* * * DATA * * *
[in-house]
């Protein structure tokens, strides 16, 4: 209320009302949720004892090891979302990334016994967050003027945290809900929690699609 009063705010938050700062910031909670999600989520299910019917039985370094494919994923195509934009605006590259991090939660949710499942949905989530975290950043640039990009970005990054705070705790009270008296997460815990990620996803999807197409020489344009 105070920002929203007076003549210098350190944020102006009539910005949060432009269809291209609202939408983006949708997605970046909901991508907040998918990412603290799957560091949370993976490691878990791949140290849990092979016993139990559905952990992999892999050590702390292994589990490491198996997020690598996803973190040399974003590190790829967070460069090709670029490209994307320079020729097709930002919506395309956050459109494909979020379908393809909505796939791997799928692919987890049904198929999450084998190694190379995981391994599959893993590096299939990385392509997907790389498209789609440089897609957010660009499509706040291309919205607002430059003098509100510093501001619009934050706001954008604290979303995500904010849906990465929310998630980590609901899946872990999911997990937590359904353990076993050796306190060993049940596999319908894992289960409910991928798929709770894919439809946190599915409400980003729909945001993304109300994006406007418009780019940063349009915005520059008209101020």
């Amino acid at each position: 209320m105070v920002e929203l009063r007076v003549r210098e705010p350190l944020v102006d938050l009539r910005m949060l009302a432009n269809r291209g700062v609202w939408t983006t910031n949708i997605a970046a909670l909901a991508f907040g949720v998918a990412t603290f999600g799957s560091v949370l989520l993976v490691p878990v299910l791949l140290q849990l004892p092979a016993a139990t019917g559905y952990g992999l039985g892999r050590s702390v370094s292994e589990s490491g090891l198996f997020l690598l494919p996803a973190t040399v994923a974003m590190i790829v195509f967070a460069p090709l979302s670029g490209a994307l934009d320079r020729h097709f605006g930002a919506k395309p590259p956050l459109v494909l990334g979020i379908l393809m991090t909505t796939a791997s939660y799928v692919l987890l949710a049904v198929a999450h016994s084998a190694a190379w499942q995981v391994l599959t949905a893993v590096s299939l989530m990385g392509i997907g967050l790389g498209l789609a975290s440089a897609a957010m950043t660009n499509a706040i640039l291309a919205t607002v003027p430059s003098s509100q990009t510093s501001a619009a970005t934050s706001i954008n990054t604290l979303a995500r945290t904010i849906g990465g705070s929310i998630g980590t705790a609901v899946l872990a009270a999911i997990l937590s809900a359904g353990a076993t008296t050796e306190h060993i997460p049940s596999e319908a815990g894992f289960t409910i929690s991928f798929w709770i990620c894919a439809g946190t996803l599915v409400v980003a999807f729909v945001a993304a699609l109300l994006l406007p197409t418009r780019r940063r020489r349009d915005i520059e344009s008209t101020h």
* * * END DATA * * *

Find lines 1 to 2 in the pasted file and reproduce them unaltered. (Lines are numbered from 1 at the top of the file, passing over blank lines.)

[in-house]
């Protein structure tokens, strides 16, 4: 209320009302949720004892090891979302990334016994967050003027945290809900929690699609 009063705010938050700062910031909670999600989520299910019917039985370094494919994923195509934009605006590259991090939660949710499942949905989530975290950043640039990009970005990054705070705790009270008296997460815990990620996803999807197409020489344009 105070920002929203007076003549210098350190944020102006009539910005949060432009269809291209609202939408983006949708997605970046909901991508907040998918990412603290799957560091949370993976490691878990791949140290849990092979016993139990559905952990992999892999050590702390292994589990490491198996997020690598996803973190040399974003590190790829967070460069090709670029490209994307320079020729097709930002919506395309956050459109494909979020379908393809909505796939791997799928692919987890049904198929999450084998190694190379995981391994599959893993590096299939990385392509997907790389498209789609440089897609957010660009499509706040291309919205607002430059003098509100510093501001619009934050706001954008604290979303995500904010849906990465929310998630980590609901899946872990999911997990937590359904353990076993050796306190060993049940596999319908894992289960409910991928798929709770894919439809946190599915409400980003729909945001993304109300994006406007418009780019940063349009915005520059008209101020």